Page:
Wow.. Wow!

But I need to hear the words come out of your mouth, okay?

You're a man of your word. You're an upstanding man, right?

God's sake, Jimmy. Come on, Chuck! Extort me!

Say "quit" and I will quit, but I need to hear it from your mouth.

You want me to commit a felony.

Because that's what you'd do, right?

You wanna believe that deep down, I'm some hypocrite.

Let's find out. Come on down, Chuck...

...roll around in the dirt with me. All your dreams will come true.

Go on, do it! Go on!

I am not the bad guy here.

You don't wanna be a lawyer, that's between you and the New Mexico State Bar.

You wanna quit Davis & Main, be my guest.

You clearly don't need help from me to tank your career.

You're doing just fine on your own.

Speaking of which, it's an hour's drive to Santa Fe.

Even if you leave right now...

...you're still gonna be at least 20 minutes late for work.

Another feather in your cap with Clifford Main.


So?

I'm not gonna do it.

What are you negotiating now?

No amount of money makes this a good idea.

For you. Look, man.

I told you that I'm not... It's a bad move.

It doesn't solve your real problem. My real problem. What's that?

It's not Tuco. It's keeping it secret.

A dead Tuco draws Salamancas like flies.

Cartel noses into the business.

Looks for who hit one of theirs.

You gonna be able to keep your secrets then?

Something's gotta give.

With you, without you, I don't care.

But something's gonna happen.

Well, you said it yourself.

You don't need him dead. You need him to go away.

You mean snitch?

Man, I drop a dime on Tuco, who do you think the cartel looks at? Me.

I call the cops, I get picked up too. I'm what you call a "known associate."

So I'm locked up with Tuco...

...who's looking for the guy that put him there.

Tell me how that helps me. You won't have to talk to the cops.

You won't have to do any time.

There's no killing, but your Tuco problem...

...it goes away.


It's all there.

Let the man count.

We're good.

So...

...until next time, huh?

Tuco.

Okay.

Go.

Okay.

I'll see you next week, Tuco.

Nacho. Yeah, see you, Domingo.

He's got good numbers.

He's hustling.

What do you think?

Solid?


Yes, I would like to report a fight going on...

...at the El Michoacano restaurant on the 5000 block of Isleta Boulevard.

There is a man threatening another man with a gun.

It looks to be some sort of gang thing.

Oh, sorry.

I'm a passerby.

I don't wanna get involved.


What the fuck?

Did you see that?

See what? That old man.

He just hit my car.

Hey.

Hello.

Well, let me see.

Give me the number four, the pollo, por favor.

That's to go. Yes, sir.

Hey, you.

Hey, gramps.

You just hit my car.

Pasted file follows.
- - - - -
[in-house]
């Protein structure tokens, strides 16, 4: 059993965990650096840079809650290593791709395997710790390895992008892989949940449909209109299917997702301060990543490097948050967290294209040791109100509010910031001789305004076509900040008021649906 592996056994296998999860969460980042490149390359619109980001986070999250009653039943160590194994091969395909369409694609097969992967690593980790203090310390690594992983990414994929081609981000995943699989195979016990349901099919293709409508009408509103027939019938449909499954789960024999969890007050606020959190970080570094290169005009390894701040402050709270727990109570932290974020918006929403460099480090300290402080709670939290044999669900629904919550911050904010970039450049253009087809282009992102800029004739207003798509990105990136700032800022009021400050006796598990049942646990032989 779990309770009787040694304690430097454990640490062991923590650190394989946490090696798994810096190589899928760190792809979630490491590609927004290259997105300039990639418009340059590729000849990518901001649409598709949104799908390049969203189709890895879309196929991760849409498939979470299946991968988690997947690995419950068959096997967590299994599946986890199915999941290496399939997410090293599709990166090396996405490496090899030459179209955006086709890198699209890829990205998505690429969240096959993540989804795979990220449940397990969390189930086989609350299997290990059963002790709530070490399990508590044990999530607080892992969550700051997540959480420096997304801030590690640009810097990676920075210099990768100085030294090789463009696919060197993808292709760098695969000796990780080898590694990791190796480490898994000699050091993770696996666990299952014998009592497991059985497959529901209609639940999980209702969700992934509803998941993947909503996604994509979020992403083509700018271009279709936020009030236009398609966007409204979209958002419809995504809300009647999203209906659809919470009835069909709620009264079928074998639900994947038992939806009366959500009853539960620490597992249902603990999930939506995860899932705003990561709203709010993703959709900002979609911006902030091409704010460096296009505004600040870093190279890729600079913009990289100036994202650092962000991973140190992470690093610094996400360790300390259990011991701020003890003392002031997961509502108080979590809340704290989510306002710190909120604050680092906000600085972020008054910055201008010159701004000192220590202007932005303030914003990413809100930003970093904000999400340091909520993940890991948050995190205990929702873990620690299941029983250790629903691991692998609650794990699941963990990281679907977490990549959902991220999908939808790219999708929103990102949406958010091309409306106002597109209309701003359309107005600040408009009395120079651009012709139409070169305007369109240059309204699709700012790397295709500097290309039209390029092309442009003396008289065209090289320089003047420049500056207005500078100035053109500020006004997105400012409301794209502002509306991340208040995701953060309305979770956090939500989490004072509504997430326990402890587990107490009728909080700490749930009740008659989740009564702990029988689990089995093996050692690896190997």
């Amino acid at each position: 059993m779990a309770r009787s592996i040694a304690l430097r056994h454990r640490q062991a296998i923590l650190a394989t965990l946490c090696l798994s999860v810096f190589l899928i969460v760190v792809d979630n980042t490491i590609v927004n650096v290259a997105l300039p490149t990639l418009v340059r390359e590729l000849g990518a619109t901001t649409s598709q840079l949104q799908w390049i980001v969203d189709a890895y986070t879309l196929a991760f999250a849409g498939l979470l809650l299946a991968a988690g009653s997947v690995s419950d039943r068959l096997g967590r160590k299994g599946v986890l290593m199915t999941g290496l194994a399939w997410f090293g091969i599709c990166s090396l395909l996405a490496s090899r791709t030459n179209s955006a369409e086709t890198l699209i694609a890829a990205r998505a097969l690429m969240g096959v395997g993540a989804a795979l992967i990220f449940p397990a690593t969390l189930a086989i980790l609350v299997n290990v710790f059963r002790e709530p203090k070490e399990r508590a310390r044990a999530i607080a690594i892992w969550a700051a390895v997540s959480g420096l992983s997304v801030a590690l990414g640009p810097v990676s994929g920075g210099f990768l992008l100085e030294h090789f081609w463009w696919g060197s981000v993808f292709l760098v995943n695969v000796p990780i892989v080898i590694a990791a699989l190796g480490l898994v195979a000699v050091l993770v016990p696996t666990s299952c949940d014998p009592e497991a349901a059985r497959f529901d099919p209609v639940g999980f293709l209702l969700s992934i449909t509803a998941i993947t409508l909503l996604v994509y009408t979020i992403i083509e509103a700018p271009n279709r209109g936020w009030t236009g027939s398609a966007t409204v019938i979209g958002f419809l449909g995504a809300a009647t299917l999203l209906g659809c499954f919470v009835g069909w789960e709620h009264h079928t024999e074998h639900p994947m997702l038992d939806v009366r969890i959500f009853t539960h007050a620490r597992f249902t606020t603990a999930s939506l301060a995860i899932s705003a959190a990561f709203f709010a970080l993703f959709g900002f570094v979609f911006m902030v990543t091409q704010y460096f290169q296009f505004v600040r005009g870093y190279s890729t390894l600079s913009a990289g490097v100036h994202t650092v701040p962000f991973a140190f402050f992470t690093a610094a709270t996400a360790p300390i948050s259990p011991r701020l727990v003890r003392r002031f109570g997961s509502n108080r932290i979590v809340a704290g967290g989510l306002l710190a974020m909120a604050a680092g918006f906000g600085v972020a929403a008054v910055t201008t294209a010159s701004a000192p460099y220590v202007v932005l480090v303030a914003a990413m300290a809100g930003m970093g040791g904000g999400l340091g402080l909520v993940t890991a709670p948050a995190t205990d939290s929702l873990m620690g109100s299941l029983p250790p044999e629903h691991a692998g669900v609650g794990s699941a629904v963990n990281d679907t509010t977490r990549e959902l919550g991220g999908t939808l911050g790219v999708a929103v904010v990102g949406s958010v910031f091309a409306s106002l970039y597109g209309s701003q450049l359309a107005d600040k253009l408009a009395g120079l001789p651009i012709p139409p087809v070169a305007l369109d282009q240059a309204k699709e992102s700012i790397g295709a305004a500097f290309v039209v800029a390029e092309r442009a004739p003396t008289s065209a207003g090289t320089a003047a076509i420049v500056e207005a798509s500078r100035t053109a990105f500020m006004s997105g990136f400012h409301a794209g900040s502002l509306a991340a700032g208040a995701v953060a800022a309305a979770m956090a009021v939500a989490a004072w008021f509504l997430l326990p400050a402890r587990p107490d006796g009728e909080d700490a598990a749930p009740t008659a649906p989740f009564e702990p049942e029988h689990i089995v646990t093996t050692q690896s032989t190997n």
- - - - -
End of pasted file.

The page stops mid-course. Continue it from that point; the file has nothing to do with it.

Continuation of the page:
You talking to me?

Check out Mr. Magoo here.

Yes, sir.

You see that car that you parked your piece of shit next to?

That's mine.

You just ran into it.

No, I don't think I did.

You calling me a liar?

No.

Hey.

I saw it too. Gonna stand here and deny it?

Oh, guys. I don't know what to tell you.

I'm not aware of hitting anyone's car. But if I did, I apologize.

So...

$6.33.

You keep the change.

Thank you. Excuse me.

Don't you walk away from me.

Hey, pops. You better listen to the man.

Come on, guys.

Let's just keep things friendly, all right?

I ain't your friend.

Look. You see that? You.

You did that. Oh, come on. That'll buff right out.

You're gonna make this all right.

You're not leaving until you do.

Fine. You got a pen? A pen?

A pen. We'll exchange information.

Insurance. I have very good coverage. They'll take care of this.

I'm not messing around with insurance, ese.

Cash.

Listen, I'm willing to accept responsibility.

But if you're not going through insurance...

...then I have maybe 20, 30 bucks on me, that's all.

Okay, now you're lying to me.

I saw your wallet. You got plenty in there.

Take it out.

Let's look together. Jog your memory.

You heard him. Take out the wallet.

I just cashed my Social Security check. It's all I have till the end of the month.

And I am not giving it to you.

You're not?

I offered to do this the right way. If you can't accept that, then I can't help you.

Oh, come on, guys.

I'm gonna make this real simple for you.

Give me your wallet.

And maybe you walk away from this.

I'm not giving you a damn thing.

No, homes?

You give me your wallet.

Let's just stay calm here.

You see me sweating, bitch? Wallet.

Wallet.

Wallet.

There's, like, 400 here.

You got some crazy lip on you, old man.

Your life worth 400 bucks?

Tuco, time to bounce.

Yeah, go, go.

You, one lucky old man.

What the hell? Let go.

Let go.

Let... Let go.

Let go.

Let go.

Let go.

Let me see your hands. Hands.

Hands up! Now!

On the ground.

That all you got?

Get on the ground!


Wow!

Look at you.

Are you gonna have to testify?

The cops witnessed him in the commission of a felony.

My wallet in his pocket.

Had the gun. He gets a five to ten stretch.

Twenty-five.

You definitely earned it.

Still, you could have gotten twice as much for one-tenth the hassle.

You would've done the world a favor.

You wouldn't look like someone took a lead pipe to your face.

Plus, when Tuco gets out...

...maybe he comes looking for you.

Get to the point.

I'm just saying, you went a long way to not pull that trigger.

Why?